But in practice, they were treated (at least for the present) as free. They were often employed by the Army, and paid for it; and otherwise, they were free to live as they wanted. Regardless of the legal questions, many other slaves rushed to gain what was, on the ground if not in the statute-books, freedom. By the end of the war, there were more than a hundred "contraband" camps across the occupied Confederate states.
Meanwhile, Lincoln was watching public opinion and the progress of the war, and eventually he judged the time right to issue the Emancipation Proclamation: an executive order declaring all slaves in the seceded states free.
When you read the Emancipation Proclamation, it's very dry. It's quite legalistic, emphasizing how it's "a fit and necessary war measure for suppressing said rebellion." As historian Richard Hofstadter put it, it has "all the moral grandeur of a bill of lading" (that is, a shipping manifest). Lincoln only added one brief phrase about how "this act" is "sincerely believed to be an act of justice."
What's more, next to no one was actually freed on 1 January 1863 when the Proclamation supposedly went into effect. Lincoln had carefully freed slaves in areas that were still in rebellion - still under Confederate control. The slave states that hadn't seceded were left out. Even areas already captured by the Union were left out2, except for a few islands in North and South Carolina. "I can't see what practical good [the Proclamation] can do now," said abolitionist Captain Robert Shaw.
This was done quite intentionally, to try to route around a bigger problem: President Lincoln might not have had the authority to free the slaves at all. He certainly couldn't in peacetime; he justified his Proclamation by calling it "a military necessity" to put down the rebellion. The Proclamation was carefully scoped to make that explanation fit as well as possible, lest some slaveowners from Kentucky or Northern Virginia challenge it in court or in Congress. In the end, nobody did challenge it. In part, that was because it was quickly mooted after the war by the Thirteenth Amendment, which abolished slavery across the United States - and that was one reason Lincoln had been pushing for the Amendment.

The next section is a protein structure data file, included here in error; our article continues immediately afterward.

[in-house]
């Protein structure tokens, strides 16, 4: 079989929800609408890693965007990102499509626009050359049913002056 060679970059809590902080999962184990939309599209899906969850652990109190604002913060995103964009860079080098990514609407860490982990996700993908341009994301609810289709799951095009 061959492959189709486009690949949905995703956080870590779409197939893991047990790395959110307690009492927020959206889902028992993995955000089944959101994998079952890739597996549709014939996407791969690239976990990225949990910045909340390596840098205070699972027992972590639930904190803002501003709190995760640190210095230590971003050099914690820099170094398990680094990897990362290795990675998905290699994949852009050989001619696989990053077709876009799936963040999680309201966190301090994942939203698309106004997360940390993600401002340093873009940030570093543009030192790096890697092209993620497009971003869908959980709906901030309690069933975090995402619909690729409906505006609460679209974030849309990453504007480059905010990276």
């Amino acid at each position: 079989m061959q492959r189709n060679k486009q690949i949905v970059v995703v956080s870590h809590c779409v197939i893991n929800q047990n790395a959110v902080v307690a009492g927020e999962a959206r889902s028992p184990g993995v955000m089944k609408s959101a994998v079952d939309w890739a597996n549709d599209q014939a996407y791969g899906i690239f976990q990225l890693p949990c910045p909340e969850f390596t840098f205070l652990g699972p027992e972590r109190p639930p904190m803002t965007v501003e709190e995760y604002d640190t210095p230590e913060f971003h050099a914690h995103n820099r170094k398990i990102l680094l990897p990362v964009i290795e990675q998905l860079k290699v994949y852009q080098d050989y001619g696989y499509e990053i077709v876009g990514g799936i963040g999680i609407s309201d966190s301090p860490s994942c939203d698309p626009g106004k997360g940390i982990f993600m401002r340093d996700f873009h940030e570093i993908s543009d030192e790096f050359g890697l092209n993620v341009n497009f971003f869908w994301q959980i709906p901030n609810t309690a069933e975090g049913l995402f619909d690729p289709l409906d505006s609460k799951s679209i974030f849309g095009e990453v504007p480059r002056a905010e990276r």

The Emancipation Proclamation was limited in immediate legal effect, but its impact on the ground during the war was much larger.
Part of the dry legal language in the Emancipation Proclamation specified that freedmen who volunteered, "of suitable condition, will be received into the armed service of the United States". This invitation was enthusiastically taken up. The (segregated) US Colored Troops numbered 175 regiments, with over 178,000 Blacks (whether freedmen or already free before the war) enlisted3. Over 93,000 of them were enrolled under Confederate states, in addition to many credited to Northern states4. It's estimated the US Colored Troops were a tenth of the Union manpower at the time.
It's said that there was never a successful slave revolt in the United States. On the one hand, this neglects the "Black Seminoles" and "Maroon" communities of slaves who'd run to the swamps or to the Seminole Indians, some of whom stayed free till abolition. But on the other and more significant hand, this's because when the government enlisted them in the army, it didn’t count as a "revolt" anymore. The Confederate government insisted on treating captured Black soldiers as escaped slaves trying to stir up a slave rebellion5 - and that's what they were. There were no other slave rebellions during the Civil War because every slave who might've wanted to rebel realized that it was safer and more effective to wait till the Union Army was close enough and then go join them.
Even in the areas left out of the Proclamation, despite all the efforts of the local authorities to hold slaves in their chains, slavery collapsed over 1863 and 1864 both from economic turmoil from the war, and simply because so many slaves were leaving or refusing to work. The Union military authorities in exempted southern Louisiana tried somewhat to hold back the tide, but it was fruitless. Even in Kentucky - well away from the front lines during much of the war, and exempted because it had never seceded - enough slaves were leaving the plantations where they'd been held or just refusing to work.
Of course, this didn't take place all at once. The Union Army marched through the South year by year, bringing liberty to the slaves wherever it went and to those able to reach it from nearby.